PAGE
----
“For the past year or so, Traverse the Abyss has been working a new member into the group, writing, and recording, for the most part. When the virus shut everything down, we had to draw up a new game plan since we, like most other bands, planned on touring most of 2020, but it was a nice, unfortunate breather for us to sit back and draw up how we are going forward and execute. We now have a few singles recorded and a couple more just about ready to go in the oven,” he explained.
“The coronavirus affected us personally and musically by completely altering what we were used to with the band, which might not be the worst thing since we could clear our eyes and progress. Personally, the virus altered most of our employment, whether it was needing to find a new job or the amount of work/hours you worked doubled. Social life is pretty much Internet conversations for the most part. … So in a positive outlook, the virus made us work on more of our online presence as opposed to in person, which was something we needed.”
“Faucet Mouth,” which follows last year’s single “Ghost,” will eventually end up on an EP or album as they continue to release songs one at a time this year, which “seems to be the move now in the music industry.”
“Spotify only allows you to pitch one song to their editors at a time, and Spotify is probably the most used platform for listening and discovering music right now,” he said.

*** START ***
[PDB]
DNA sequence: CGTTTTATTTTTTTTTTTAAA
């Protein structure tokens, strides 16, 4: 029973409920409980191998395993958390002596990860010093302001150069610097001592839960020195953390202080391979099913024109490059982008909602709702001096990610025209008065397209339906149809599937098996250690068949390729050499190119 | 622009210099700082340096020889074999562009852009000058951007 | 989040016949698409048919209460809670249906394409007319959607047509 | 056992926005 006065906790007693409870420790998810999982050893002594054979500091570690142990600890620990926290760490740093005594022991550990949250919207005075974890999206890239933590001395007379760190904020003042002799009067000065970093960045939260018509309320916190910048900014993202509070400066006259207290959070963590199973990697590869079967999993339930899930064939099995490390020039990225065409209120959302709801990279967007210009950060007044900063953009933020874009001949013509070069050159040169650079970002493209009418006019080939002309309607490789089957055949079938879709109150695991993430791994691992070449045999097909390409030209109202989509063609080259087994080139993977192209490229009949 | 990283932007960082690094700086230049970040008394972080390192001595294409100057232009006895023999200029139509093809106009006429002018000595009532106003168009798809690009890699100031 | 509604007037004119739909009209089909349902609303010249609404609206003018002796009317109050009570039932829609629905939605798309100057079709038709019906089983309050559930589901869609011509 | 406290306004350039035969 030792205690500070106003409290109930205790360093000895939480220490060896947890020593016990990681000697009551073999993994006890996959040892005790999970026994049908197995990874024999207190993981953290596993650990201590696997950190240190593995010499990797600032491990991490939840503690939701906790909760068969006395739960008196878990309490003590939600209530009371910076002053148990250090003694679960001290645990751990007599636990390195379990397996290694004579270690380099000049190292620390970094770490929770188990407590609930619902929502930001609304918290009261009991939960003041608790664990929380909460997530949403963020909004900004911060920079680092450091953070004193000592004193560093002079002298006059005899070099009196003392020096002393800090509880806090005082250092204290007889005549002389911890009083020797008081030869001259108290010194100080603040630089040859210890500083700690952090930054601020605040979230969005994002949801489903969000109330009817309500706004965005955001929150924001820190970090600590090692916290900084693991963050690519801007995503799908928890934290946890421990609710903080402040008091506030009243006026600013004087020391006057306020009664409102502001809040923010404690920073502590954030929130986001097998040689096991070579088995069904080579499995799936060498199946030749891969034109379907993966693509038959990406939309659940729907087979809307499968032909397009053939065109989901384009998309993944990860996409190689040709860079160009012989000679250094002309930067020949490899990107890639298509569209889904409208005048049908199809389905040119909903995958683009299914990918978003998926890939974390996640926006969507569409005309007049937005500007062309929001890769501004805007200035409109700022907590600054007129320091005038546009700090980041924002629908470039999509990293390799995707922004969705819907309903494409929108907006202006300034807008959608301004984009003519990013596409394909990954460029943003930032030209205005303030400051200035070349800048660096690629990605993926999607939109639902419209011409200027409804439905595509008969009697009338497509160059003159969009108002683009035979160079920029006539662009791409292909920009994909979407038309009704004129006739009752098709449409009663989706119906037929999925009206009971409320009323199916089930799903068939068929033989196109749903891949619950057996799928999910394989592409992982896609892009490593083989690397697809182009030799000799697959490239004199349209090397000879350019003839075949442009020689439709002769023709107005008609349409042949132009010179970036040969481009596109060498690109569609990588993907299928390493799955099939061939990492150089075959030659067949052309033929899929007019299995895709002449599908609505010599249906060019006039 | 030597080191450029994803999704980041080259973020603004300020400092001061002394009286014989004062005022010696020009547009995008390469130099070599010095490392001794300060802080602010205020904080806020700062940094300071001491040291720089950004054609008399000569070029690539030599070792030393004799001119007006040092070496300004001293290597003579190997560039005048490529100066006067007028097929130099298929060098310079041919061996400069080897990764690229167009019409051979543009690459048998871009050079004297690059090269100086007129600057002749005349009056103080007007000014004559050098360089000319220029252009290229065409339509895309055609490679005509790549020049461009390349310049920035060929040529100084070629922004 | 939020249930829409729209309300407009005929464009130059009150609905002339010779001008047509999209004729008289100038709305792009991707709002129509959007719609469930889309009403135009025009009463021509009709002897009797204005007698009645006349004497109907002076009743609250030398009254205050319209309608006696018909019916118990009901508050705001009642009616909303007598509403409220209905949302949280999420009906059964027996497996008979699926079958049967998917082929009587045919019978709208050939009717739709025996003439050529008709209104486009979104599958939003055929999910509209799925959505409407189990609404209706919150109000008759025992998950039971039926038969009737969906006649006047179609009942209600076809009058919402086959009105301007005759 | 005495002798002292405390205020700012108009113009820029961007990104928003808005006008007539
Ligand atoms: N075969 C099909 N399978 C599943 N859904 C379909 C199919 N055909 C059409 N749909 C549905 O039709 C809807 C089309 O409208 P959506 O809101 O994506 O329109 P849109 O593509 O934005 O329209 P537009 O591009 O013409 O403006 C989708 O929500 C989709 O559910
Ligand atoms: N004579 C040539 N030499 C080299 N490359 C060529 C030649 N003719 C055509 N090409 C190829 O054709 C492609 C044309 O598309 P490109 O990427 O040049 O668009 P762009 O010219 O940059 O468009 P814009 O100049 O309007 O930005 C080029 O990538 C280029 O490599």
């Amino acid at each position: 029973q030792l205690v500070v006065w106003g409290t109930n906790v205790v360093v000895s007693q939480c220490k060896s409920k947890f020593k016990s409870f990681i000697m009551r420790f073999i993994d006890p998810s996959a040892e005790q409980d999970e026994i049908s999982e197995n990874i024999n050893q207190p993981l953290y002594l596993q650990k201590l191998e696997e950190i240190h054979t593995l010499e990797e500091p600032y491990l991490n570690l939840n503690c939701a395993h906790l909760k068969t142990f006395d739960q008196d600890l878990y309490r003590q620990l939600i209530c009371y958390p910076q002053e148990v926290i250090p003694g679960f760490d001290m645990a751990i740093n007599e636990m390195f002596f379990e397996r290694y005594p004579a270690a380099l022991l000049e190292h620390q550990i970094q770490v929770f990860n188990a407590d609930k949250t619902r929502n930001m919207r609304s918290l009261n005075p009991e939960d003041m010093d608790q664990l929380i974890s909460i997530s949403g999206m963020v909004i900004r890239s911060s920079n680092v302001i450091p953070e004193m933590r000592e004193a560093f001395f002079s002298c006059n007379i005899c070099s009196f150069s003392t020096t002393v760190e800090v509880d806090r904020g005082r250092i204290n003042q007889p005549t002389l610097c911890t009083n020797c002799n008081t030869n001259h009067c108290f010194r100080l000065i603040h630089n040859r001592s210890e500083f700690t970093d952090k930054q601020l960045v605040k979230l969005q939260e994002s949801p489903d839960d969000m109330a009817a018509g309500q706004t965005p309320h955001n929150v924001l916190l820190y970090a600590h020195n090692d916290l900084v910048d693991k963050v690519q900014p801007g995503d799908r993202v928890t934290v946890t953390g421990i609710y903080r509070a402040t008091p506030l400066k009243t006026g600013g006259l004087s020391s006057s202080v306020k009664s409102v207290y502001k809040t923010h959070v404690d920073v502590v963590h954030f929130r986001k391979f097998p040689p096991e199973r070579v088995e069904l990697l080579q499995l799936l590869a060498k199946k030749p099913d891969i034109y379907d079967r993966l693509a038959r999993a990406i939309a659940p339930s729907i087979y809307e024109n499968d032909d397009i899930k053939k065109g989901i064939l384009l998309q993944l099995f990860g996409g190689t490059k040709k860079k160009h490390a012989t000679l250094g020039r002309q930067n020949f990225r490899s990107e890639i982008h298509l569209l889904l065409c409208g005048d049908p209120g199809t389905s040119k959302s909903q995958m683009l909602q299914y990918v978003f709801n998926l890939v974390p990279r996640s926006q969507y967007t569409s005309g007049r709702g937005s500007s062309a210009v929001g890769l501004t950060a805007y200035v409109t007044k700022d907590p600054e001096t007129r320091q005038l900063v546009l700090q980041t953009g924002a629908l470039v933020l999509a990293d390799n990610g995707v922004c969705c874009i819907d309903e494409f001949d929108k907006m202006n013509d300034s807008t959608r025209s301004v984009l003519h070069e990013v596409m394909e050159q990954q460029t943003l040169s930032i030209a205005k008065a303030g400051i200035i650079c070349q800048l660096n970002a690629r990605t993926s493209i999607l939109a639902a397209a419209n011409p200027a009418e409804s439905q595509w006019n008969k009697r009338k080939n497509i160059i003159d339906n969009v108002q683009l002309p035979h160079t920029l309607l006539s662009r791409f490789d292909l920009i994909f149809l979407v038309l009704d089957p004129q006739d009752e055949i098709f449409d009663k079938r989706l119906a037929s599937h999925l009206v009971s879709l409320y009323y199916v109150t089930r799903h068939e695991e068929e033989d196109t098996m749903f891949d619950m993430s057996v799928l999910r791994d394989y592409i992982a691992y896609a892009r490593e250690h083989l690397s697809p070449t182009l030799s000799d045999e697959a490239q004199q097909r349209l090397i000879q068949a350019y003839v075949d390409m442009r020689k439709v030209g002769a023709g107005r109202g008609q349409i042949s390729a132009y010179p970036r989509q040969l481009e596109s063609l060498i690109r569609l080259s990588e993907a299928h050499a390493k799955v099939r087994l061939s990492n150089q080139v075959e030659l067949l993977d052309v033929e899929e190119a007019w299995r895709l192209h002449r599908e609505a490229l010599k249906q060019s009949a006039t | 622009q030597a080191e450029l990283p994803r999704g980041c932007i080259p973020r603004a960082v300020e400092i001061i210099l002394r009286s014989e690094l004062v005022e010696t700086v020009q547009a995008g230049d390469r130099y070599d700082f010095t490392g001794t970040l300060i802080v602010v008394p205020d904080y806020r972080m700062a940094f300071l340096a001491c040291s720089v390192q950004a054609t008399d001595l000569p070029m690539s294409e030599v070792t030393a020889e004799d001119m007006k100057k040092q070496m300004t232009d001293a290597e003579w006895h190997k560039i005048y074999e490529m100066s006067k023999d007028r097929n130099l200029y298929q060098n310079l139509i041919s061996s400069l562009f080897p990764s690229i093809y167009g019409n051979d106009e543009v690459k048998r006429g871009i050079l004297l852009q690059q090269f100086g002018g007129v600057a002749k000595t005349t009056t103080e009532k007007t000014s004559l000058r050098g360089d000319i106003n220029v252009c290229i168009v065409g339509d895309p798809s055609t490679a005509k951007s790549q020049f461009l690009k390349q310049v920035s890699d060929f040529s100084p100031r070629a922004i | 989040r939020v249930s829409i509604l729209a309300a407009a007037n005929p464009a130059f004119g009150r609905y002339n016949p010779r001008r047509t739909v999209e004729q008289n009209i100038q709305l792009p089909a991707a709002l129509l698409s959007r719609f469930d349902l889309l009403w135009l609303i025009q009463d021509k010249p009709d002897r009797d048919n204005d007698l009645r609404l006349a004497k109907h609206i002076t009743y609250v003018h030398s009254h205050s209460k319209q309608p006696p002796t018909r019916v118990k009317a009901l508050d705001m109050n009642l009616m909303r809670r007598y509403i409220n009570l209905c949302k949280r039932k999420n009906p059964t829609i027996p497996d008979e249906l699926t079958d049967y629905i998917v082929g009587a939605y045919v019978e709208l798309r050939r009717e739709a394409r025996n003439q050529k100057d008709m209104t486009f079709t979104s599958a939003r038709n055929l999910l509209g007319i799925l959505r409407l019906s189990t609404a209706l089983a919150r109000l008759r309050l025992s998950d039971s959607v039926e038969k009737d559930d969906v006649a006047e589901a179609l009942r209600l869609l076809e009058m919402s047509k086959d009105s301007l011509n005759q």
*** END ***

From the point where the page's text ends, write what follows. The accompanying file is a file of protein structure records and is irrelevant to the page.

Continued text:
“The last single we released, ‘Ghost,’ is a song about feeling alone in a crowded room, the feeling of being dead inside. Numbness. We all ride the roller coaster of life, so we know firsthand the ups and downs. This song was written when I was down on the ride for sure. Definitely a different vibe from us, a bit more dark, ‘thrashy’ sound to it, I’d say. We have another track in the works that has a similar vibe for those who were digging that sound from us.”
Vinnie Archer, the co-owner of The V-Spot, is also a metalhead, so it wasn’t hard to convince him to host the band’s first show of 2021.
“The release party at The V-Spot came about with my fiancé teasing Vinny about when we can play at The V again. Bars are able to have small crowds inside as long as they follow the guidelines – stay seated 6 feet apart, must have meal/drink, and so forth. Usually they are booked far out, so when he mentioned he can fit us in, the light bulb clicked on. So I talked with him and we wanted to set up an event, not just a bar gig, but more importantly something that could entertain the people at home. Concert season ended early for everyone last year, and we figured this would be a cool way to debut the new video and what we have been working on, entertain a small in-house crowd and the world virtually, and bring some cash into our favorite place to play locally as well as eat. We all know entertainment and service industries were hit hard with the pandemic, so I hit up Ionic Development about doing a live stream for the event and the rest is history.”